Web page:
A Van Gogh!

A Van Gogh!
From the artists at ArtWorks945

Monday, January 31, 2011

Sarah's Thesis Revisited Again

It is in the mail - my newest trade. It took a while for it all to happen. But according to UPS I should be getting the painting on Friday. Yay!

I must admit that I'm incredibly excited. But I must also admit that I have a residual feeling of consternation. I had hoped that by trying to trade up to a Van Gogh I would gain some insight into the nature of aesthetic value; but I can’t say that I have.

In my last post, I discussed Platonism, which is the view that certain properties, e.g. order, symmetry, unity and diversity, are objective features that works of art can instantiate to greater or lesser degrees; and paintings are the more beautiful the more perfectly they instantiate them.

In contrast to Platonism is the Humean view (named after David Hume, an 18th century Scottish philosopher) according to which beauty is subjective, or to use an oft-quoted maxim, in the eye of the beholder. According to the Humean view, if enough people end up really liking some work of art, it ends up getting a reputation for being beautiful (or at least important.) And if a work of art is deemed important throughout the ages, it becomes a classic.

Although something about the Humean view rubs me the wrong way, it does seem to explain how one could call both Michelangelo’s David and Andy Warhol’s Tomato Soup Cans important works of art. They seem to have very little in common other than the fact that lots of people like both.

In addition to making sense of the wide variety of so-called ‘beautiful art’, the Humean view would also make Sarah’s Thesis potentially true. If the Humean view is correct, then Dominic’s Face With a Line Through It could be getting more beautiful as this project goes on for no other reason than that more people are looking at it and thinking to themselves: I like Dominic’s drawing.

There is on final view worth discussing, namely the Kantian view (named after Immanuel Kant, an 18th century German philosopher.)

But I am feeling too excited right now to write much more. I just can't wait for my new painting. As I said already: Yay!

So I will end by making a very simple request of the universe:

I want my newest painting to arrive sooner rather than later.
I want my newest painting to arrive sooner rather than later.
I want my newest painting to arrive sooner rather than later.

Tuesday, January 11, 2011

Sarah's Thesis Revisited

In a previous post I mentioned that my former student Sarah Adams proposed the following thesis.

Sarah’s Thesis: Participating in a project like the Van Gogh Project can increase the value of a painting.

It is a fascinating thesis. But is it true?

The answer to that question depends in part on what ‘value’ means.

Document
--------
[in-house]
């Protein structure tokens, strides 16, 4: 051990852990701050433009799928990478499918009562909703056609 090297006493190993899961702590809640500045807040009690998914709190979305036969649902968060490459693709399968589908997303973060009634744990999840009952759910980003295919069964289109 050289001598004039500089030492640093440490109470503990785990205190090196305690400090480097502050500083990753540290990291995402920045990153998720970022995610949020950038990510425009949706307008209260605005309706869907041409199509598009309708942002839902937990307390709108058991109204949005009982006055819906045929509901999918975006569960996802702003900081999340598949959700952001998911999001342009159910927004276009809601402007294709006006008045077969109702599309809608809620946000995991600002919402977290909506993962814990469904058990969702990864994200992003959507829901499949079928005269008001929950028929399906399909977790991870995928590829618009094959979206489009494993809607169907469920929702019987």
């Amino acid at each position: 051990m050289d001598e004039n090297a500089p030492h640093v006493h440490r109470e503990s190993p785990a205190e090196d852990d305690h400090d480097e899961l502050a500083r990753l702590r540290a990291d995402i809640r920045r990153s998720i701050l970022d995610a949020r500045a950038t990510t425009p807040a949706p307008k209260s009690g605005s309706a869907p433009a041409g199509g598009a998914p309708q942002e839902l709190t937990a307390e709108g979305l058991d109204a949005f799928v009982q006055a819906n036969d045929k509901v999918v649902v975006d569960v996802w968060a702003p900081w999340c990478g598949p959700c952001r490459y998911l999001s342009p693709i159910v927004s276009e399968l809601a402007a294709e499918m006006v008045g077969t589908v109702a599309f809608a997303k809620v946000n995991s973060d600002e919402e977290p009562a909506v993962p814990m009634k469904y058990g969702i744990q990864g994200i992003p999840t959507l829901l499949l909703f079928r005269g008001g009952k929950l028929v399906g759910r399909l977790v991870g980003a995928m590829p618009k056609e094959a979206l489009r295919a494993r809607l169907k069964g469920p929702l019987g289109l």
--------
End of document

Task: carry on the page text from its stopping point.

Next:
If by ‘value’ Sarah means economic value, then I am inclined to think that her thesis is true. At the very least the optimist in me thinks it is true.

Suppose for the moment that I end up eventually trading for a Van Gogh. What would Dominic’s Face With Line Through It be worth? It is of course hard to say for sure. But I am willing to speculate that it would be worth some money. Prior to the Van Gogh Project, however, Dominic’s drawing, as awesome as it is, probably would not have made any money on the open market. So if ‘value’ in Sarah’s Thesis means economic value, and if my speculations are correct, then Sarah’s Thesis is true.

But what if ‘value’ means aesthetic value. Could participating in the VGP increase a painting’s aesthetic value?

Initially, one is tempted to say ‘no’. After all, being traded for in a public forum like this does not alter intrinsic features of a painting. So how could it alter a painting’s aesthetic value?

That line of reasoning, however, depends on a certain view of aesthetic value. I will call that view the Platonic view. According to the Platonic view, works of art instantiate to varying degrees aesthetic properties like symmetry, order, unity, and most importantly beauty. And whether they do so depends entirely on their intrinsic features.

The Platonic view does have some plausibility. Look at the Sistine Chapel and you will be hard pressed not to think that it is a work of astounding beauty. It is as if the form of beauty itself guided Michelangelo’s hand.

If the Platonic View is correct, then Sarah’s Thesis is false. Because the intrinsic features of a painting do not change upon being traded, participating in the Van Gogh Project would not increase a painting’s aesthetic value.

But there are at least two other views about aesthetic value that one might adopt. I will call them the Humean view and the Kantian view.

In a future post, I will discuss both the Humean and the Kantian views.

Before I end, however, I have to report the latest exciting news: I am about to make another trade. The artist is based in Vancouver. And her art, in my humble opinion, is awesome.

I can’t wait.